All of this comes at an opportune time for emerging markets. While 2018 has not been a stellar year for the asset class, higher borrowing rates and a stronger US dollar has ushered capital to the US from emerging markets, where the returns on fixed notes is better. And a thoughtful study by Clark et al on emerging market capital flows and US monetary policy (https://www.federalreserve.gov/econresdata/notes/ifdp-notes/2016/emerging-market-capital-flows-and-us-monetary-policy-20161018.html) argues that the fluctuation in capital flows to emerging-market economies is also driven by commodity prices and the so-called “growth differential” between developed and emerging markets. When the gap narrows, emerging markets lose their appeal, and capital flows out. These forces account for two-thirds of the changes in capital flows.
Certainly, there are some bright spots within SSA, especially those markets that did not or could not borrow heavily during the ‘salad days’ of low-interest rates and abundant liquidity are not getting hammered as badly as some of the others.
Moreover, the region itself is showing better overall political stability levels, driven by a sustained period of economic growth, fewer coups, and an awareness by some African leaders that trade and investment is something to be pursued.
These bright spots include better relations between Ethiopia and Eritrea, as borders open, trade and investment are encouraged, and fewer state funds are being spent on the military.
Cote d’Ivoire is also an encouraging market as it is gearing up for what we expect to be a peaceful transition in 2020. The military issues there seem to have been dampened and Ouattara is out meeting with foreign leaders, smoothing the waters and building support for the government’s candidates. And momentum is gathering for Kenya’s anti-corruption efforts and foreign exchange reserves are holding on.
At a recent conference for asset managers operating in Africa (https://www.africanalternative.com/aaii-nyc/), we spoke about a range of risks affecting the region and emerging markets generally but provided commentary on the outlook on a number of select countries.
On Zimbabwe, we mentioned that the verdict was still out given the election violence and the aftermath. President Mnangagwa can only rehabilitate Zimbabwe in the eyes of the international community if he has the scope to build goodwill. The exclusion of coup leader Constantino Chiwenga from the new Cabinet was a bold step in that direction, and arguably creates an opportunity to establish some form of limited power-sharing arrangement with the MDC, which would certainly help to build international credibility.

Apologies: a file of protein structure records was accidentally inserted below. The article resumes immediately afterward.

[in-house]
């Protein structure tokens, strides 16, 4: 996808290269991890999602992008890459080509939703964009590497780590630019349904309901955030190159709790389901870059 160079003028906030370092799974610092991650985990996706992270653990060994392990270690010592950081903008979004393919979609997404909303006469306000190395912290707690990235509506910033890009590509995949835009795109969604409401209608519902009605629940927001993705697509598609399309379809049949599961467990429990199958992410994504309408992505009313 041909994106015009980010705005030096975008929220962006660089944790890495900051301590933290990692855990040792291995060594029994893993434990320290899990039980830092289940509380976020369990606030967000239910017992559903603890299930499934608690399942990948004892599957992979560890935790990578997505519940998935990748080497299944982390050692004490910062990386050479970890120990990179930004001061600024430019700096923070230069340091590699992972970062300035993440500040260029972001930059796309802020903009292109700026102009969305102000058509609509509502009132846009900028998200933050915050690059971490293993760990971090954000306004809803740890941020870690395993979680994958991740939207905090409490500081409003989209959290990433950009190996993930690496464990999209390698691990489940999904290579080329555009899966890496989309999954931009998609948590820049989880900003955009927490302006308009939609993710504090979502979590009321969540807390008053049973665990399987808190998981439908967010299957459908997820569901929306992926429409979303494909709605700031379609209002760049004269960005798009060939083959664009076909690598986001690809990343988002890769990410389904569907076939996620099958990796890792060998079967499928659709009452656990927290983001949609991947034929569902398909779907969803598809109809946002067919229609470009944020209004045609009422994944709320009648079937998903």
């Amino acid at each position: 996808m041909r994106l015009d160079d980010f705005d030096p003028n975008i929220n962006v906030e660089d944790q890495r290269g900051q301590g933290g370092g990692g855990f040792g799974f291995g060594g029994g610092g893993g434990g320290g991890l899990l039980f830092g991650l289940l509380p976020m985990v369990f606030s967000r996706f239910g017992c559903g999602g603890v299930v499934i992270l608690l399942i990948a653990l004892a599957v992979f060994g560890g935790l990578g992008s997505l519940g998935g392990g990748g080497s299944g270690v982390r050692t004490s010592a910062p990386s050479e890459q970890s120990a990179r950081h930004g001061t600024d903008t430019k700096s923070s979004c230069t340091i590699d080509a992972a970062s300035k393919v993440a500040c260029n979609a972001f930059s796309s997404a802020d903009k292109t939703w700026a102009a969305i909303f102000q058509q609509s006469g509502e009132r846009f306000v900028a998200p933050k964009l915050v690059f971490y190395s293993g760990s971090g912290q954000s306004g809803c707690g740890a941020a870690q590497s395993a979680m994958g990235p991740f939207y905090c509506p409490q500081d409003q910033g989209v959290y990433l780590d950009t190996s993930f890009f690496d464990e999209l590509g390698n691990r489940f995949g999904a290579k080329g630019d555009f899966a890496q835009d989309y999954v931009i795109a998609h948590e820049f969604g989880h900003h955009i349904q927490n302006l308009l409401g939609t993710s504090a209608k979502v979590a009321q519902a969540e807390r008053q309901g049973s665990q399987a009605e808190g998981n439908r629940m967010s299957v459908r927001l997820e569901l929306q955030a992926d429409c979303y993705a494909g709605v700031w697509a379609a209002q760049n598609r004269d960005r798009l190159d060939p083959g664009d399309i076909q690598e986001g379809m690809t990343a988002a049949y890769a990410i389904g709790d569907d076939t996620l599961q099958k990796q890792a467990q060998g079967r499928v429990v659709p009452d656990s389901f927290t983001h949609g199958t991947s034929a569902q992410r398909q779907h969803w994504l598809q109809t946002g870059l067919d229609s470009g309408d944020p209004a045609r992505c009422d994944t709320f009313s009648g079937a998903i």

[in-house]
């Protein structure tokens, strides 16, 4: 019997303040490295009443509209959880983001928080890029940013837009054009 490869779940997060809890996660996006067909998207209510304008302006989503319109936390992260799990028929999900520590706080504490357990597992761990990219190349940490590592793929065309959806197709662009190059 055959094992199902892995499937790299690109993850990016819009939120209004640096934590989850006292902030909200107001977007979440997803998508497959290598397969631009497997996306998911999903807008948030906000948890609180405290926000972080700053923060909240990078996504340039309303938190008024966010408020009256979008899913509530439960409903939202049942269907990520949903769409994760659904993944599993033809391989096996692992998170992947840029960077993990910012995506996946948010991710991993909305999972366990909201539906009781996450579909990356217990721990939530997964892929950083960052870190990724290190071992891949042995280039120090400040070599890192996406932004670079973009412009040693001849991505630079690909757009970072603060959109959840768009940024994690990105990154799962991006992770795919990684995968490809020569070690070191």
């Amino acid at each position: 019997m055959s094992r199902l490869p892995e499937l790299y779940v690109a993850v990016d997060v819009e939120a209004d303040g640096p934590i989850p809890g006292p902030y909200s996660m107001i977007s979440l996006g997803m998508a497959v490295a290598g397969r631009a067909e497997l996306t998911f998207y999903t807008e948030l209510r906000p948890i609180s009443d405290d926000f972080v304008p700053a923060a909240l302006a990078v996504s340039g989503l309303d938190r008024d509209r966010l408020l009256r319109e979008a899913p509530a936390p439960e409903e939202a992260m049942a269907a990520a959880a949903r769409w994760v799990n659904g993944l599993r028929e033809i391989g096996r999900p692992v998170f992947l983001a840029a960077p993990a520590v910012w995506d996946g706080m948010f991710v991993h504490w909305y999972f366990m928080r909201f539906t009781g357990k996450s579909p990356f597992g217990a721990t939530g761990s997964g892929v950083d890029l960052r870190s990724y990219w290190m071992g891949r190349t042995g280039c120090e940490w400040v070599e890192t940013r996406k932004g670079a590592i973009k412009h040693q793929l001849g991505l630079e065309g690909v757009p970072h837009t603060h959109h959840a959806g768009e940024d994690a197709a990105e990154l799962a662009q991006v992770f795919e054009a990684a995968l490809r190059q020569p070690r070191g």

That said, we mentioned that there are no guarantees that the president will be able to assert civilian authority over the armed forces, and a partnership with the MDC does not appear to be on the cards.
Turning to Nigeria, the forthcoming election will dominate the country’s risk profile, complicating policymaking. The primaries will be close but promise a shake-up of the internal power structures of the opposition People’s Democratic Party, leaving it prone to volatility down the line. That might work in favor of Buhari.
However, Nigeria’s problems are not new: how the election pans out, which includes whether voter turnout is higher than normal (and be seen as a challenge to the authorities to ensure that it is fair), will be important. Higher commodity prices will help, too, but if the global economic slowdown most are expecting hits about the same time, things might not be too promising.
Finally, in South Africa, dangers surrounding the land reform movement appear to be overblown at this point. The government will likely make clearer under what conditions expropriations can occur and a proposed constitutional amendment will add some certainty. Moreover, we do not see a Zimbabwe situation in South Africa; and any change will not occur until after the election next year. PRS sees the ANC prevailing with a majority in the National Assembly.
ICRG’s September risk ratings were again significant in number, as the risk profiles of some 50+ countries were adjusted (of 140), affecting over 60 individual political risk metrics.